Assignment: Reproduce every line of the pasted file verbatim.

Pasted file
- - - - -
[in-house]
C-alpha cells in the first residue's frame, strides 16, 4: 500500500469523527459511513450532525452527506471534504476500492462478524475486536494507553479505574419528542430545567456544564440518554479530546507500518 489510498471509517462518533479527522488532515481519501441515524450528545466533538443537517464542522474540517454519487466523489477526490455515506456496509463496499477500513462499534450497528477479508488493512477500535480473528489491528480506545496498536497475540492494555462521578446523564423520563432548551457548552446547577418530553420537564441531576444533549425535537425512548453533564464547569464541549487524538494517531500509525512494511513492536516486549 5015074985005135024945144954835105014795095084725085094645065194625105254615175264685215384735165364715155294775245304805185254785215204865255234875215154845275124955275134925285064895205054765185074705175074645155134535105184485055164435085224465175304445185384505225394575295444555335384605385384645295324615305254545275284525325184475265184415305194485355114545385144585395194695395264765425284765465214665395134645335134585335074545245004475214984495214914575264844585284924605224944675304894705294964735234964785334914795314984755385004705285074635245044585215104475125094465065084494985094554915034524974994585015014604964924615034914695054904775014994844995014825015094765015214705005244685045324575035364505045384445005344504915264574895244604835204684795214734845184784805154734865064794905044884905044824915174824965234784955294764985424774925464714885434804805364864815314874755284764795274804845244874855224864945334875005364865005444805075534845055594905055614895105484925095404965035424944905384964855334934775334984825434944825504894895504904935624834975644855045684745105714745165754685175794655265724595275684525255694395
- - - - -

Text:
[in-house]
C-alpha cells in the first residue's frame, strides 16, 4: 500500500469523527459511513450532525452527506471534504476500492462478524475486536494507553479505574419528542430545567456544564440518554479530546507500518 489510498471509517462518533479527522488532515481519501441515524450528545466533538443537517464542522474540517454519487466523489477526490455515506456496509463496499477500513462499534450497528477479508488493512477500535480473528489491528480506545496498536497475540492494555462521578446523564423520563432548551457548552446547577418530553420537564441531576444533549425535537425512548453533564464547569464541549487524538494517531500509525512494511513492536516486549 5015074985005135024945144954835105014795095084725085094645065194625105254615175264685215384735165364715155294775245304805185254785215204865255234875215154845275124955275134925285064895205054765185074705175074645155134535105184485055164435085224465175304445185384505225394575295444555335384605385384645295324615305254545275284525325184475265184415305194485355114545385144585395194695395264765425284765465214665395134645335134585335074545245004475214984495214914575264844585284924605224944675304894705294964735234964785334914795314984755385004705285074635245044585215104475125094465065084494985094554915034524974994585015014604964924615034914695054904775014994844995014825015094765015214705005244685045324575035364505045384445005344504915264574895244604835204684795214734845184784805154734865064794905044884905044824915174824965234784955294764985424774925464714885434804805364864815314874755284764795274804845244874855224864945334875005364865005444805075534845055594905055614895105484925095404965035424944905384964855334934775334984825434944825504894895504904935624834975644855045684745105714745165754685175794655265724595275684525255694395